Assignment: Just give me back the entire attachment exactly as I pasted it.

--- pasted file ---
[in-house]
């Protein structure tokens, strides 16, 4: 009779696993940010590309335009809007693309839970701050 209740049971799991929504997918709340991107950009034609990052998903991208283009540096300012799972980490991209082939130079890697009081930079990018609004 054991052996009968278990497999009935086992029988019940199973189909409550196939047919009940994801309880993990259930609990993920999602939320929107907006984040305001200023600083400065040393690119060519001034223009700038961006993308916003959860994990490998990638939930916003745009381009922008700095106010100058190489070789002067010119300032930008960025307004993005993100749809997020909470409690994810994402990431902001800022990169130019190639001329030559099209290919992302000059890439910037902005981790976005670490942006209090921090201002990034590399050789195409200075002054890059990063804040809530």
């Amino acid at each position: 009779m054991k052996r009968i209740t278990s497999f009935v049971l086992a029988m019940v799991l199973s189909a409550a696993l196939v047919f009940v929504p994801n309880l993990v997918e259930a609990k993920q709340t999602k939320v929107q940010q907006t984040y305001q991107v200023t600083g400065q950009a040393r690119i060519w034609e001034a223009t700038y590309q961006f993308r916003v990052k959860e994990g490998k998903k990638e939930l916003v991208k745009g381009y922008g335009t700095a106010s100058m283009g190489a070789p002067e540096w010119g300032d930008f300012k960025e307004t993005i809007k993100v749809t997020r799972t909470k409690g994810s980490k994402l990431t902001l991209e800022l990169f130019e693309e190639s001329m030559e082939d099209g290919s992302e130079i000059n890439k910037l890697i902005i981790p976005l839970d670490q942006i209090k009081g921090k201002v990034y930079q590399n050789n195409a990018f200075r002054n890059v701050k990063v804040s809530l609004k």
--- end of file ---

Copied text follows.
[in-house]
């Protein structure tokens, strides 16, 4: 009779696993940010590309335009809007693309839970701050 209740049971799991929504997918709340991107950009034609990052998903991208283009540096300012799972980490991209082939130079890697009081930079990018609004 054991052996009968278990497999009935086992029988019940199973189909409550196939047919009940994801309880993990259930609990993920999602939320929107907006984040305001200023600083400065040393690119060519001034223009700038961006993308916003959860994990490998990638939930916003745009381009922008700095106010100058190489070789002067010119300032930008960025307004993005993100749809997020909470409690994810994402990431902001800022990169130019190639001329030559099209290919992302000059890439910037902005981790976005670490942006209090921090201002990034590399050789195409200075002054890059990063804040809530």
């Amino acid at each position: 009779m054991k052996r009968i209740t278990s497999f009935v049971l086992a029988m019940v799991l199973s189909a409550a696993l196939v047919f009940v929504p994801n309880l993990v997918e259930a609990k993920q709340t999602k939320v929107q940010q907006t984040y305001q991107v200023t600083g400065q950009a040393r690119i060519w034609e001034a223009t700038y590309q961006f993308r916003v990052k959860e994990g490998k998903k990638e939930l916003v991208k745009g381009y922008g335009t700095a106010s100058m283009g190489a070789p002067e540096w010119g300032d930008f300012k960025e307004t993005i809007k993100v749809t997020r799972t909470k409690g994810s980490k994402l990431t902001l991209e800022l990169f130019e693309e190639s001329m030559e082939d099209g290919s992302e130079i000059n890439k910037l890697i902005i981790p976005l839970d670490q942006i209090k009081g921090k201002v990034y930079q590399n050789n195409a990018f200075r002054n890059v701050k990063v804040s809530l609004k």